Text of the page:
Connecting Nothing With Nothing
March 20 2010
What does MTV have in common with political performance art? What does 1920s German stage composer Kurt Weill have in common with feminist electro-pop group Chicks on Speed? And, what links Margate to the anti-globalisation lobby, the oil industry and the French resistance movement?
The answer: Artist Anat Ben-David.
Now Limbo has commissioned Anat to produce an exhibition and performance especially for Margate. The new work will reimagine the song Die Muschel von Margate Kurt Weill, taking further inspiration from T S Eliot’s poem The Wasteland, which was partly written in Margate and famously contains the lines, 'On Margate sands. I can connect Nothing with nothing'.
The original Die Muschel von Margate (which has been translated into English as Mussels from Margate – though a more accurate translation would read The Shell of Margate,) was written for Ukrainian playwright Leo Lania’s satirical play “Konjuktur”, and tells the story of how, on the promenade at an English seaside resort, an oil refinery eventually replaces a little souvenir kiosk selling painted shells. The seller’s yell – “Shell! Shell! Shell!” soon becomes an angry rant against the Shell Oil Company.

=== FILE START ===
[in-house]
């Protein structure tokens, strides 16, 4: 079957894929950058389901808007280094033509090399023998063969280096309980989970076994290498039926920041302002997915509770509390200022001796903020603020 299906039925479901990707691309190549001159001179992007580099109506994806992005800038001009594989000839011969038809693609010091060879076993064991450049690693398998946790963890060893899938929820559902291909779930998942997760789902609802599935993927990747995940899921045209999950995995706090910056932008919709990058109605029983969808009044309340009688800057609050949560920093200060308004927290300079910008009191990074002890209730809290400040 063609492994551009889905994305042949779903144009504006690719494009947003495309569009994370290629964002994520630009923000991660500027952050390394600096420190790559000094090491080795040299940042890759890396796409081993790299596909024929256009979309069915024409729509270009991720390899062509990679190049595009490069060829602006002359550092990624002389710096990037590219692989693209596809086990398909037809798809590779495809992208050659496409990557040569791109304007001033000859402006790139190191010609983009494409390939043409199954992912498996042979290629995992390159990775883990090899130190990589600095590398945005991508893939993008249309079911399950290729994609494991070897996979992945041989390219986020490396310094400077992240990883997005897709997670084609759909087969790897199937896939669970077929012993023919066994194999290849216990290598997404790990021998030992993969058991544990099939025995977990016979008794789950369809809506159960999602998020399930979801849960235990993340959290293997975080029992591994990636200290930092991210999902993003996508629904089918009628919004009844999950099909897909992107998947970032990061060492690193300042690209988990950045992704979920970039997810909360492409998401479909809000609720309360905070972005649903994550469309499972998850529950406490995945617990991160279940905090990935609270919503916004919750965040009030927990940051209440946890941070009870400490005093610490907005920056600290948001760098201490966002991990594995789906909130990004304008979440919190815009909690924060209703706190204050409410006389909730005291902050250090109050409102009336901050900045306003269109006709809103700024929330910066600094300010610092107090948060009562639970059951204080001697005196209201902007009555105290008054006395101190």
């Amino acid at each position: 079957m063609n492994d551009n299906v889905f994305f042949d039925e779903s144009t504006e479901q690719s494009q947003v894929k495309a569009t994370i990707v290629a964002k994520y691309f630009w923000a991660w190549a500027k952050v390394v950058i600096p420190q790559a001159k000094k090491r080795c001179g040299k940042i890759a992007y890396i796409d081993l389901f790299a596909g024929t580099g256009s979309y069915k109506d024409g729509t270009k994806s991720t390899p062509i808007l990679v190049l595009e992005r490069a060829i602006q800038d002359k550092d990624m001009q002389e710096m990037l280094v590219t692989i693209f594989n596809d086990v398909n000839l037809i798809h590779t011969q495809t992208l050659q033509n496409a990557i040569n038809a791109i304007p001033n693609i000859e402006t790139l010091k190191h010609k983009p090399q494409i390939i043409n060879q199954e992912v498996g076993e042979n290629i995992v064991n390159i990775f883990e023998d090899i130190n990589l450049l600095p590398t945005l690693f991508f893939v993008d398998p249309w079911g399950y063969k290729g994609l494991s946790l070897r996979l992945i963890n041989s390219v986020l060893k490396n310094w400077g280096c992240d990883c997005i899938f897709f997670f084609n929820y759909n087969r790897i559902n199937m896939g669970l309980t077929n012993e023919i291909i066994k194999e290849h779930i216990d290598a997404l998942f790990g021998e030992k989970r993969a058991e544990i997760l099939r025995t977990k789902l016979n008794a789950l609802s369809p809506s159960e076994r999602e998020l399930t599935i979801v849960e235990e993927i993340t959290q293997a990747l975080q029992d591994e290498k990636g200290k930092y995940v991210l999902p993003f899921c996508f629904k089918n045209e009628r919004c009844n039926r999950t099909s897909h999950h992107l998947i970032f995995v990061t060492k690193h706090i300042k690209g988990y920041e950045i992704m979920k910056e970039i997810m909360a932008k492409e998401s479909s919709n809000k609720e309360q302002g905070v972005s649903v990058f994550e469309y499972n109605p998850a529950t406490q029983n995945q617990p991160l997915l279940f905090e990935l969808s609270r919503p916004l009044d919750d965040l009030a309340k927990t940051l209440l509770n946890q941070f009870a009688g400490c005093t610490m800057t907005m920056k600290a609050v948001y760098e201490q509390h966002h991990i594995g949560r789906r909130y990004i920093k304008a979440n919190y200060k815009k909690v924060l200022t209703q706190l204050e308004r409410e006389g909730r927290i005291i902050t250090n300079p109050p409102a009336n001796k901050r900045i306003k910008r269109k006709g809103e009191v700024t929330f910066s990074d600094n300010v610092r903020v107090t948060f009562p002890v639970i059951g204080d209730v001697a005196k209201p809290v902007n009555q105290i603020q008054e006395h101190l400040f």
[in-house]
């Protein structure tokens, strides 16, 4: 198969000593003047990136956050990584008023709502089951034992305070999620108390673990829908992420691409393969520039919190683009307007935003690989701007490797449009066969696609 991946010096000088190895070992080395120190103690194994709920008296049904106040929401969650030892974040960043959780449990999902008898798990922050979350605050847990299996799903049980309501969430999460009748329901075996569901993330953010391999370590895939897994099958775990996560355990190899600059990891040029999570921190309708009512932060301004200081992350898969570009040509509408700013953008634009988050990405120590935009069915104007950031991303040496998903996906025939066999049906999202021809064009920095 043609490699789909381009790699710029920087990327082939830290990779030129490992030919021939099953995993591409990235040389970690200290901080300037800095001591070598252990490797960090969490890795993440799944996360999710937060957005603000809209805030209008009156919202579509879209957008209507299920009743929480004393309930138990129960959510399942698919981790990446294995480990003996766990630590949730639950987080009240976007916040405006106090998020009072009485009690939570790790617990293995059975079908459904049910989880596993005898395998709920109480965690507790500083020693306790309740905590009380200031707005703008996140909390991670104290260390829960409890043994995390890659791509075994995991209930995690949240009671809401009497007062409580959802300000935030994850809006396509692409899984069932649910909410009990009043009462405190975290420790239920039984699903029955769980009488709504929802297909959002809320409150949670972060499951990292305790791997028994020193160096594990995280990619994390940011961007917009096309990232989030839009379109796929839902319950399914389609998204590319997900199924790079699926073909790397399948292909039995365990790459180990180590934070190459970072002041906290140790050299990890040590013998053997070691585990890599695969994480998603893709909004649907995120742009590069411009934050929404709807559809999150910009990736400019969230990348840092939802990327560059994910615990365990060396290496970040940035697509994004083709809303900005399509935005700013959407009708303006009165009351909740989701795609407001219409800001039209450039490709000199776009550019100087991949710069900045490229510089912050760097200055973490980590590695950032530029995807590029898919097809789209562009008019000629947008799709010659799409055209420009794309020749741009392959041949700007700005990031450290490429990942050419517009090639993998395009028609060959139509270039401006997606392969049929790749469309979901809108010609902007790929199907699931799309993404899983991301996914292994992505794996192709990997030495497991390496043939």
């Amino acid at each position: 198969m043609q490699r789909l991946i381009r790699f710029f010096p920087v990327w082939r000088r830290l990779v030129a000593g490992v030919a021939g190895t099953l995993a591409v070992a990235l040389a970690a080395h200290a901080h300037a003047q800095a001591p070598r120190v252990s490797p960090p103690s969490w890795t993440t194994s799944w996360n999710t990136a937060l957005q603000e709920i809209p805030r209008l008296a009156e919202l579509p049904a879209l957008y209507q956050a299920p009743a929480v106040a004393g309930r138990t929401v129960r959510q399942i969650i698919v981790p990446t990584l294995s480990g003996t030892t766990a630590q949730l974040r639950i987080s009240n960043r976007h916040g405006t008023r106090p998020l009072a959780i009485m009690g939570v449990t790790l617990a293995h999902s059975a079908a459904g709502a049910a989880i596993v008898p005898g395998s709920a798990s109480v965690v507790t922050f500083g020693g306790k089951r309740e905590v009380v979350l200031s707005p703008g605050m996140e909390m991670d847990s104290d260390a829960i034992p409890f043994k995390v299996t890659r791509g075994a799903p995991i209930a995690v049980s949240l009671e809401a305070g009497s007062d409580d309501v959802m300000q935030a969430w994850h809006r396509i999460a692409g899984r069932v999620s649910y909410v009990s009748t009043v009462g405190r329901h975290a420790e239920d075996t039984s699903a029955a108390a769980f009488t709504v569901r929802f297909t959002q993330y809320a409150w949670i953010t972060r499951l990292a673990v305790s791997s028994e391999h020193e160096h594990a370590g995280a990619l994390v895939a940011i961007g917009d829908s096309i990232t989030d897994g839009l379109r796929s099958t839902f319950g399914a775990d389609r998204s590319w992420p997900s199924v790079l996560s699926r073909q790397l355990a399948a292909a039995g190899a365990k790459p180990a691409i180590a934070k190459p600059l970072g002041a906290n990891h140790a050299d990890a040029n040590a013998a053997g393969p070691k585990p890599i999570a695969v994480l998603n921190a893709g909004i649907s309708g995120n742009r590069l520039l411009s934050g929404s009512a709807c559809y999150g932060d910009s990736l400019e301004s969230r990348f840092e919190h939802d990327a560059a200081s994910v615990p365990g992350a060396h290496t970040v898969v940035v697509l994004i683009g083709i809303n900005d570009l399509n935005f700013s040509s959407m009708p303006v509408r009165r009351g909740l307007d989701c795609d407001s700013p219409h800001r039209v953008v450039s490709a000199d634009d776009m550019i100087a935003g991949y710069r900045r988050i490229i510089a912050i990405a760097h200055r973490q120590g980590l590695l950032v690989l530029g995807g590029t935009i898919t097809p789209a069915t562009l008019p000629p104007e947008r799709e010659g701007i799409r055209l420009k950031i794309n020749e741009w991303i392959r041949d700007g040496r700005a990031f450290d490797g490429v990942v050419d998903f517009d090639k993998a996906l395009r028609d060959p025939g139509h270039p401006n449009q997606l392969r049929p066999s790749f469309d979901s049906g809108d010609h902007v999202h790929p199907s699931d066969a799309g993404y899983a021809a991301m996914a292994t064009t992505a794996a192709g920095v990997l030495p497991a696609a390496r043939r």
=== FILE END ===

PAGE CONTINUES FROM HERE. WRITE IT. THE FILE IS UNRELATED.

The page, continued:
For the new piece, Anat Ben-David will be using parts of both texts and adding new material to create a visual performance work that will combine music (the artist is a member of musical collective Chicks on Speed, touring with them and Peaches in 2002 and releasing her solo album Virtual Leisure on Chicks on Speeds’ record label in 2008), video and print to create an installation, through which she intends to recreate the fictionalised Margate of Weill and Eliot’s writing; a place where the romantic ideals of the past collide with the industrial capitalism of the modern world.
To find out more about Anat's work, see her website